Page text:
Is it true that people write crazy code with overlapping side effects while still being cool?

Original author: Raymond Chen
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Your attention is invited to a translation of an article by Raymond Chen from The Old New Thing 's blog , devoted to code problems that rely on the procedure for evaluating expressions - and to all those who write foo (i ++, a [i]);
The order in which expressions are calculated is determined by the particular implementation, unless the language guarantees a certain order of calculations. If, in addition to the result, evaluating an expression causes changes in the runtime, then it is said that the expression has side effects.
In our internal C # newsletter, a debatable question arises regularly regarding the correct interpretation of such constructions:

a -= a *= a;
p[x++] = ++x;

In response, I ask:
But who writes such code with a straight face? It's one thing when you write this, trying to win the "International Obfuscated C Code Contest", or if you want to write a puzzle - but in both cases you understand that you are doing something non-standard. That, really there is someone who writes a - = a * = a and p [x ++] = ++ x; and thinks to himself, “Damn it, I’m writing really cool code!”
To which Eric Lippert answers me: "Yes, such people definitely meet." As an example, he cited one successful book by a popular author who firmly believed that the shorter the code, the faster it works. So, imagine - sales of this book are already over 4 million copies and continue to grow. The author of this book tried to shove several side effects into each expression at once, densely strewn with conditional ternary operators; the thing is that he sincerely believed that the speed of the program is proportional to the number of semicolons used in it - and that every time a programmer declares a new variable, God kills the puppy.

Of course, with some effort, you can teach the compiler to analyze such code and issue a warning like this: " The result of this operation may vary depending on the calculation order ." However, if you make such a decision, you will have to deal with other problems.

Firstly, there will be a large number of false positives. Let's say you write the following code:

total_cost = p->base_price + p->calculate_tax();

This code will raise a warning: the compiler will see that the calculate_tax method is not constant (const), so he will worry that the method may change the base_price variable - in which case it will matter whether you consider the tax on the original base_price to be the base price, or by already changed. Now, suppose that you know (and this knowledge is not available to the compiler) that the method of calculation of the tax calculate_tax updates the value of the local variable tax ( tax ) in the object, but does not change the basic price; so for you this warning will be a false alarm.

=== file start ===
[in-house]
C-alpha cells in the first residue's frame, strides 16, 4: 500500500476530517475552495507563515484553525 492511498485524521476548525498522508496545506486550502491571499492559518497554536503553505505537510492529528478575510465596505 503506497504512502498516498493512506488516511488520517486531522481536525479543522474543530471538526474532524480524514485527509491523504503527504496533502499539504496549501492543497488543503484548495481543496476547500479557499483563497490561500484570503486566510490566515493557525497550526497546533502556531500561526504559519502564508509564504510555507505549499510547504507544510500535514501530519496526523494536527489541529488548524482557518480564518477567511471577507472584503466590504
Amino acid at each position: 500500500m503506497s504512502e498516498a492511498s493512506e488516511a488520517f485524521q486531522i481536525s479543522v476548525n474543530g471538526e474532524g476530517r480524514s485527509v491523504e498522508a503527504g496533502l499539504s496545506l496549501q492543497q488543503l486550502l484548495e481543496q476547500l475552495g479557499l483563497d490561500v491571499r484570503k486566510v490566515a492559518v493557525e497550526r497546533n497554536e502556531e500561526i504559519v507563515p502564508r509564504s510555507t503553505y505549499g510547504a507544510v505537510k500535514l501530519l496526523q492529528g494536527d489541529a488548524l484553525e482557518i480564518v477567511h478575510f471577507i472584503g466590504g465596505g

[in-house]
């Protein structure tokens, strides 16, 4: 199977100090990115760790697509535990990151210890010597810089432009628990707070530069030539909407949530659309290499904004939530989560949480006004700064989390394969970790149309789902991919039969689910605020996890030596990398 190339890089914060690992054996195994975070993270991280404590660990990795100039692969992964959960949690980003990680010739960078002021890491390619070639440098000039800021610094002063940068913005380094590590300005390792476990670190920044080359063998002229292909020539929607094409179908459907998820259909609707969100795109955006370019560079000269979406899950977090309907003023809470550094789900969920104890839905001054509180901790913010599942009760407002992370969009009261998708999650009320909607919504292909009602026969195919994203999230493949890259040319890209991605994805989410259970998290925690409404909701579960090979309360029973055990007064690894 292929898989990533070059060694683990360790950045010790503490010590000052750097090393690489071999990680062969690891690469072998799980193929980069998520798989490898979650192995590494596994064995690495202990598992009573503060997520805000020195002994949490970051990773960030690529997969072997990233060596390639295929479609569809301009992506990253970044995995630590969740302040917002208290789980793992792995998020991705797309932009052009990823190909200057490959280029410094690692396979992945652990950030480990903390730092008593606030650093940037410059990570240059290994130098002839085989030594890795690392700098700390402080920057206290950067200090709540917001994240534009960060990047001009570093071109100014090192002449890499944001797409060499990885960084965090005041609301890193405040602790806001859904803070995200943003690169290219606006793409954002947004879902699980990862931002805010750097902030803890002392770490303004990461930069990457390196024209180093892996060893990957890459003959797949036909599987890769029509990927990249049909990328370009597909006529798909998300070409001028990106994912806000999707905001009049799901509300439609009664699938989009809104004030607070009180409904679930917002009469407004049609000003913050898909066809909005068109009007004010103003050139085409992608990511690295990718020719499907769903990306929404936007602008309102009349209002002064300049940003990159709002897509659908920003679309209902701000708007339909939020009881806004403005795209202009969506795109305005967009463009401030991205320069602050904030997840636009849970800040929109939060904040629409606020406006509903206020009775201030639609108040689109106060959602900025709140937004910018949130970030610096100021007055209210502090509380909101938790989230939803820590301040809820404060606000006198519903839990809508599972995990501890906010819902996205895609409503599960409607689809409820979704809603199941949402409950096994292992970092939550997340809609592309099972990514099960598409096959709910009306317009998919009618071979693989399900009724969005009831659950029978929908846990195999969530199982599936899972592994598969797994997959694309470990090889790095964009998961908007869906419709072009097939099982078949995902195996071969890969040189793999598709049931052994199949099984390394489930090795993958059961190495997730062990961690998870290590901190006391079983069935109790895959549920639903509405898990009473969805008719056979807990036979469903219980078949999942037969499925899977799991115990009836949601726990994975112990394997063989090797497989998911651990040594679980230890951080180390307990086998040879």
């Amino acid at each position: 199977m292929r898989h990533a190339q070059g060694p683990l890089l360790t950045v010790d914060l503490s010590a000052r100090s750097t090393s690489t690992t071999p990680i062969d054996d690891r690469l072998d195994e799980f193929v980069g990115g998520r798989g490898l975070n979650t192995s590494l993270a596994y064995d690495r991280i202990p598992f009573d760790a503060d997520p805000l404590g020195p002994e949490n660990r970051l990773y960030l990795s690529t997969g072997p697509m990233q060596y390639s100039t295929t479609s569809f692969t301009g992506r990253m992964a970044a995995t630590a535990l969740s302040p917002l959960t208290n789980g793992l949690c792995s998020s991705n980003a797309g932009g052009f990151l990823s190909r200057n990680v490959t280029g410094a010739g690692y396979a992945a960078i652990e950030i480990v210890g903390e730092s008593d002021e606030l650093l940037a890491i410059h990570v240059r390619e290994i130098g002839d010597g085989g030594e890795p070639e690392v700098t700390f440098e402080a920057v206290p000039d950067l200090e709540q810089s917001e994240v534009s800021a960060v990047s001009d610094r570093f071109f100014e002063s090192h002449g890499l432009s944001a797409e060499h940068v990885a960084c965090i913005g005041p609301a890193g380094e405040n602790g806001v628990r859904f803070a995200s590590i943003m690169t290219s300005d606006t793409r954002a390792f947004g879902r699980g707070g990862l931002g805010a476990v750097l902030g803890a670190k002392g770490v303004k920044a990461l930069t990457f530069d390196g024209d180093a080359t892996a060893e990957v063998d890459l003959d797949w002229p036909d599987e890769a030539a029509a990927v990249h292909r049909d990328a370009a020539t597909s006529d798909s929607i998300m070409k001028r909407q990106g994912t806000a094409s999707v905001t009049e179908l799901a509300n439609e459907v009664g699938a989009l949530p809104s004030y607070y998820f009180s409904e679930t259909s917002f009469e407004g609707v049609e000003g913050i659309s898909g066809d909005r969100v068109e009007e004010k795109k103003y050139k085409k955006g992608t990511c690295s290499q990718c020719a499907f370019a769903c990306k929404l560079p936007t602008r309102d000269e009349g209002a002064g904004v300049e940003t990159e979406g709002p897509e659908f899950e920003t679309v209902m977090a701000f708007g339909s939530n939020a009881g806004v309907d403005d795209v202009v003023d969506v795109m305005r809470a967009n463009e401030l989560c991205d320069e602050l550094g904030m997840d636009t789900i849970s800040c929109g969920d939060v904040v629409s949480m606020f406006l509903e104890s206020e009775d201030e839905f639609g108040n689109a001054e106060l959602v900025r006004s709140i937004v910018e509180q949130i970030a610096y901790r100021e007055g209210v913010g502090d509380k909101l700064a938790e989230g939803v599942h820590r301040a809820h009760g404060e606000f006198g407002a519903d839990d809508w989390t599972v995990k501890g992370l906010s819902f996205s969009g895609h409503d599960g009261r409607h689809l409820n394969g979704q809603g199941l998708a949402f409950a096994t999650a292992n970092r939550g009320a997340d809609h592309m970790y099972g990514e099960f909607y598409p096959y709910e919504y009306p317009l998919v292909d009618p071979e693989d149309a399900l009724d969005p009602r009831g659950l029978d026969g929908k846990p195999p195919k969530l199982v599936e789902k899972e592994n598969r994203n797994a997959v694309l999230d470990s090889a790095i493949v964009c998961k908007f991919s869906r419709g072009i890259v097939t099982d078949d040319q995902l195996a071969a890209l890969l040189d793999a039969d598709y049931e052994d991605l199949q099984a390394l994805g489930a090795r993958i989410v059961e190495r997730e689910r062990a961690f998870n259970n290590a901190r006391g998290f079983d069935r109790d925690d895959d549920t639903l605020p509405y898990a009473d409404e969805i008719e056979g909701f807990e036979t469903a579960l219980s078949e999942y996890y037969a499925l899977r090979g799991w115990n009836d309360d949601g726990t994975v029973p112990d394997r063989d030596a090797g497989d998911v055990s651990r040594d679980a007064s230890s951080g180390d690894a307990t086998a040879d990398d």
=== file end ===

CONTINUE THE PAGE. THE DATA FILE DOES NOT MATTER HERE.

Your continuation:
As you have already seen for yourself, the problem here is that in the event of the addition of such a warning, an awfully large number of false positives await us - as a result of which the developers will simply turn off this warning.

Well, well, take a step back, and let's warn only about the most egregious cases - only when the variable is changed and calculated in the same expression. " Warning: Expression relies on computation order ."

Take the super-smart programmer Expert Joe: he knows that his code is flawless, and the compiler is weak. “Well, it’s obvious that the variable is incremented first, then it is used to calculate the index of the array, and then the search result in the array is saved back to the variable. There is no conflict of calculation order. Dumb compiler! ". As a result, super-smart programmer Expert Joe will turn off this warning, finding it useless. Well, our Expert Joe is still a hopeless case, and we are not worried about him.

But let's take another programmer, Beginner Joe - in fact, he will not even understand the essence of this warning. “Well ok, let's see. I compiled this function five times, and each time I got the same result. The result looks reliable to me. It seems that the warning was false. ” Thus, it is precisely those who should have benefited from this warning that do not always have sufficient knowledge to understand it.

Of course, some time passes, and this question pops up in the newsletter again. Someone will surely ask why the expression x ^ = y ^ = x ^ = ydoesn't work in C #, although it works in C ++. Here is another proof that some people write code that relies on several side effects at once - and these same people sincerely believe that their code is obvious and guaranteed to work.

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